Part sailboat - part submarine, a new remarkable drone can patrol the oceans for months without stopping, powered by only the wind and the sun.
Developed by Ocean Aero, the Submaran S10 is autonomous, able to conduct missions on its own. This drone can sail on the surface of the ocean and then transform to dive beneath the surface travelling, similar to a submarine.
The hybrid drone can dive to depths of about 660 feet, which makes it useful not only for avoiding detection, but to discreetly conduct its own surveillance as well.
Because of its ability to be powered by renewable energy, the Submaran can go farther than many other battery or fuel-powered drones. In addition, it can be launched from ships, boats, piers and even an aircraft.
Along with protecting the US coastlines, technology like this could be used to quietly monitor, surveil and collect information for defense and intelligence.
What does it look like
Not to be confused with a remote-controlled boat children play with, the Submaran is enormous.
It's about the size of a Laser sailboat, at 13.5 feet long. It weighs nearly 280 pounds and with the wingsail up, the Submaran is an impressive 8 feet high.
Similar to an everyday sailboat, the self-sailing Submaran has a sail, but the sail has been designed to be retractable for underwater use.
Like some racing boats, the Submaran has a bulb keel, which allows for stability and counterforce for self-righting.
The Submaran incorporates solar panels on the outside for both its rechargeable batteries and thruster power; there is also an auxiliary thruster for additional power.
The design also incorporates stability ballast tanks. Included in the Submaran are a communications antenna, anemometer, LED navigation, light and a 360-degree camera.
How powerful is it?
While it may not win any races, the Submaran is stealthy enough to be used for its main purpose -- monitoring and information gathering.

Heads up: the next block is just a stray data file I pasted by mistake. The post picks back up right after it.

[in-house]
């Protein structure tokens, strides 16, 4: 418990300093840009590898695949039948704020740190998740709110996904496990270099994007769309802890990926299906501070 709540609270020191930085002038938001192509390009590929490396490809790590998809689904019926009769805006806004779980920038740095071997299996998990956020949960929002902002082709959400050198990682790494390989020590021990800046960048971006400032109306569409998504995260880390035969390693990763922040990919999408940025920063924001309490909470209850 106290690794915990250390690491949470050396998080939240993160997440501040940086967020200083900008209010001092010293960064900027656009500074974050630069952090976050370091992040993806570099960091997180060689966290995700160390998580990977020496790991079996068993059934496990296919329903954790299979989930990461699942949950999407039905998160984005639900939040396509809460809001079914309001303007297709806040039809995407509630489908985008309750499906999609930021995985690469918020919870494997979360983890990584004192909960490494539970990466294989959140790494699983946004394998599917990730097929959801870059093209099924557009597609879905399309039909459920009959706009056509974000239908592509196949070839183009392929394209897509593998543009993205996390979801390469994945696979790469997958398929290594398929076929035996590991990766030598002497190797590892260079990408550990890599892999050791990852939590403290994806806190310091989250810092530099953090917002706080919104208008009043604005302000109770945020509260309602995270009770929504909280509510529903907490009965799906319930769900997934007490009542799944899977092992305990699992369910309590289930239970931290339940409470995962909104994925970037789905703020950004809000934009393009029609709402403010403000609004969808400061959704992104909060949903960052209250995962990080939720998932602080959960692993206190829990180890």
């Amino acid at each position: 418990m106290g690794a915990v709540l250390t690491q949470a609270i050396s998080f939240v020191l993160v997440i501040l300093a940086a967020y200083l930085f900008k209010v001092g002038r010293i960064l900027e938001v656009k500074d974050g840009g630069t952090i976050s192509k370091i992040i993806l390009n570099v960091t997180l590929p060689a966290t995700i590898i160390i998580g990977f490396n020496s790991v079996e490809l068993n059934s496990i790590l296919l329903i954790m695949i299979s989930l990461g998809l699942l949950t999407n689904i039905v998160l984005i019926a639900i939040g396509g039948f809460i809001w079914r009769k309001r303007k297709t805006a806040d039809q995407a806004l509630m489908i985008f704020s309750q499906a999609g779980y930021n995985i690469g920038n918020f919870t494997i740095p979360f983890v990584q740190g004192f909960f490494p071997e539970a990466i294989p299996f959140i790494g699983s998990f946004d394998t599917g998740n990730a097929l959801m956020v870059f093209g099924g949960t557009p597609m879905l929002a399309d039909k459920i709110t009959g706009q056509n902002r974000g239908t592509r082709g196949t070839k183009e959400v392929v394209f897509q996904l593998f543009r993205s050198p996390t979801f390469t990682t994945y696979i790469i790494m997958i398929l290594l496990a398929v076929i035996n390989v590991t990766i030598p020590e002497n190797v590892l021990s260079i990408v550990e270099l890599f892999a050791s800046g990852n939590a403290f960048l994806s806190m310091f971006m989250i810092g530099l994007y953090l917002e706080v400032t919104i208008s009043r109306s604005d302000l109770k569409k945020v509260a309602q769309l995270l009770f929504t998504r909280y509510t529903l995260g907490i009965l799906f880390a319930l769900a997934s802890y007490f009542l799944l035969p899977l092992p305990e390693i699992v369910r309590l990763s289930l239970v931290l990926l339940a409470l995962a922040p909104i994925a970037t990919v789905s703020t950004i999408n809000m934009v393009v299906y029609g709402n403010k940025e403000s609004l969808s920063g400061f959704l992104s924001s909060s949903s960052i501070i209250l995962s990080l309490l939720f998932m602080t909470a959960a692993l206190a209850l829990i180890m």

Reaching a maximum speed of up to 5 knots, the Submaran relies on solar-charged lithium batteries -- which provide around 50 watts of power -- to travel and to provide energy to the tech onboard. When it comes to the surface, the sail provides further power using wind.
It's able to carry more than 50 pounds of payload, which could include anything from satellite communications and ISR sensors to wave, weather, seismic survey and even hydrocarbon detection technology.
About 71 percent of the world’s surface is water and there are quite a few threats that can lurk in these waters.
The military could use the tech to map littoral ocean floors, while also conducting stealth surveillance in littoral areas in advance of upcoming missions to aid planning.
Submaran could travel long, open ocean distances to conduct intelligence, surveillance, and reconnaissance (ISR) operations in a stealthy way with its relatively low signature.
There’s a big difference between war on the open ocean and in littoral or coastal areas. Surveillance, support for landing operations, the proverbial “storm the beaches” and covert infiltration are a few things that can happen in littoral areas.
Countries like Russia and China have been aggressively expanding their submarine fleets. This drone could patrol and monitor for growing threats like diesel electric submarines.
Floating minefields pose a threat to the military as well as commercial shipping and civilians at sea, which the Submaran can help to counter.
The United States has millions of miles of shoreline, so technology like the Submaran could also be useful for surveillance and monitoring around ports and vessels as well as coastal law enforcement.
In addition to defense and security, Submaran could be used for a range of other applications. The drone could also be deployed to protect offshore oil platforms and oil pipelines, for example.
By monitoring and patrolling, the drone could help protect the world’s fish stocks that have been rapidly depleting due to unregulated poaching of fisheries.
In addition to ocean exploration, the Submaran can also be useful for purposes like marine mammal tracking and monitoring the environment and sample collection.
Allison Barrie consults at the highest levels of defense, has travelled to more than 70 countries, is a lawyer with four postgraduate degrees and now the author of the new book "Future Weapons: Access Granted" covering invisible tanks through to thought-controlled fighter jets. You can click here for more information on FOX Firepower columnist and host Allison Barrie and you can follow her on Twitter @allison_barrie.